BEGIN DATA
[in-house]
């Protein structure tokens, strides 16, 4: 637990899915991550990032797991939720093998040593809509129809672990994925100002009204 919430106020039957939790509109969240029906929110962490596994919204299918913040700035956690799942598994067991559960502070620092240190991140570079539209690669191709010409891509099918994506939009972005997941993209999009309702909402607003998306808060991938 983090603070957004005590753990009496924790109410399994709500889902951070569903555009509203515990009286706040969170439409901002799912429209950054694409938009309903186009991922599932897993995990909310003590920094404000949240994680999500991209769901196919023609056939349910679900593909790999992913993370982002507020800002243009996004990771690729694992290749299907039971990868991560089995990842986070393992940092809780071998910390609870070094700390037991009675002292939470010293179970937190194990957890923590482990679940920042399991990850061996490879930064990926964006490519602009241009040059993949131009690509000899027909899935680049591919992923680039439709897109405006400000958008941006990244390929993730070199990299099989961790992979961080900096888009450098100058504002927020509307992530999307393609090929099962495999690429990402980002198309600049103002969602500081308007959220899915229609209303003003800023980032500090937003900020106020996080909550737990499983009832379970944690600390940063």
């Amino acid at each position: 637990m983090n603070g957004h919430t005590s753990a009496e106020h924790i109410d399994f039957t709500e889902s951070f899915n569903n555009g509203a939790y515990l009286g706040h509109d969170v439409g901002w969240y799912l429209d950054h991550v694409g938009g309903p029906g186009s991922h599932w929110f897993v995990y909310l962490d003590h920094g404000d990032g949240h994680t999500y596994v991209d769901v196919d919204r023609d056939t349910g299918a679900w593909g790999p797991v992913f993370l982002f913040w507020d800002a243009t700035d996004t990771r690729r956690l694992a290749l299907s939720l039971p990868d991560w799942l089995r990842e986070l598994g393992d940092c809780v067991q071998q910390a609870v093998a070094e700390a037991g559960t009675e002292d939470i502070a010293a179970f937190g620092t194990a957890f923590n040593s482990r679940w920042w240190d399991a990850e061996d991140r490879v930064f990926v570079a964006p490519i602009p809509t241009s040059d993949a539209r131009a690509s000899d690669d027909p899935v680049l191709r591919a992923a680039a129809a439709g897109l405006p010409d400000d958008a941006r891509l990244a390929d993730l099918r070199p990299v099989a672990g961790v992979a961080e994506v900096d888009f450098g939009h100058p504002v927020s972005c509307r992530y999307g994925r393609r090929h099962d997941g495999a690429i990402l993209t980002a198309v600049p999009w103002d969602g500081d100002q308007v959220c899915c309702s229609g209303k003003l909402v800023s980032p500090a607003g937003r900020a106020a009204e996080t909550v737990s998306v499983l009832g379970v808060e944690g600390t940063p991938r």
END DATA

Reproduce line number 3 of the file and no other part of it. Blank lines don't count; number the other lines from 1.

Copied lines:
């Amino acid at each position: 637990m983090n603070g957004h919430t005590s753990a009496e106020h924790i109410d399994f039957t709500e889902s951070f899915n569903n555009g509203a939790y515990l009286g706040h509109d969170v439409g901002w969240y799912l429209d950054h991550v694409g938009g309903p029906g186009s991922h599932w929110f897993v995990y909310l962490d003590h920094g404000d990032g949240h994680t999500y596994v991209d769901v196919d919204r023609d056939t349910g299918a679900w593909g790999p797991v992913f993370l982002f913040w507020d800002a243009t700035d996004t990771r690729r956690l694992a290749l299907s939720l039971p990868d991560w799942l089995r990842e986070l598994g393992d940092c809780v067991q071998q910390a609870v093998a070094e700390a037991g559960t009675e002292d939470i502070a010293a179970f937190g620092t194990a957890f923590n040593s482990r679940w920042w240190d399991a990850e061996d991140r490879v930064f990926v570079a964006p490519i602009p809509t241009s040059d993949a539209r131009a690509s000899d690669d027909p899935v680049l191709r591919a992923a680039a129809a439709g897109l405006p010409d400000d958008a941006r891509l990244a390929d993730l099918r070199p990299v099989a672990g961790v992979a961080e994506v900096d888009f450098g939009h100058p504002v927020s972005c509307r992530y999307g994925r393609r090929h099962d997941g495999a690429i990402l993209t980002a198309v600049p999009w103002d969602g500081d100002q308007v959220c899915c309702s229609g209303k003003l909402v800023s980032p500090a607003g937003r900020a106020a009204e996080t909550v737990s998306v499983l009832g379970v808060e944690g600390t940063p991938r």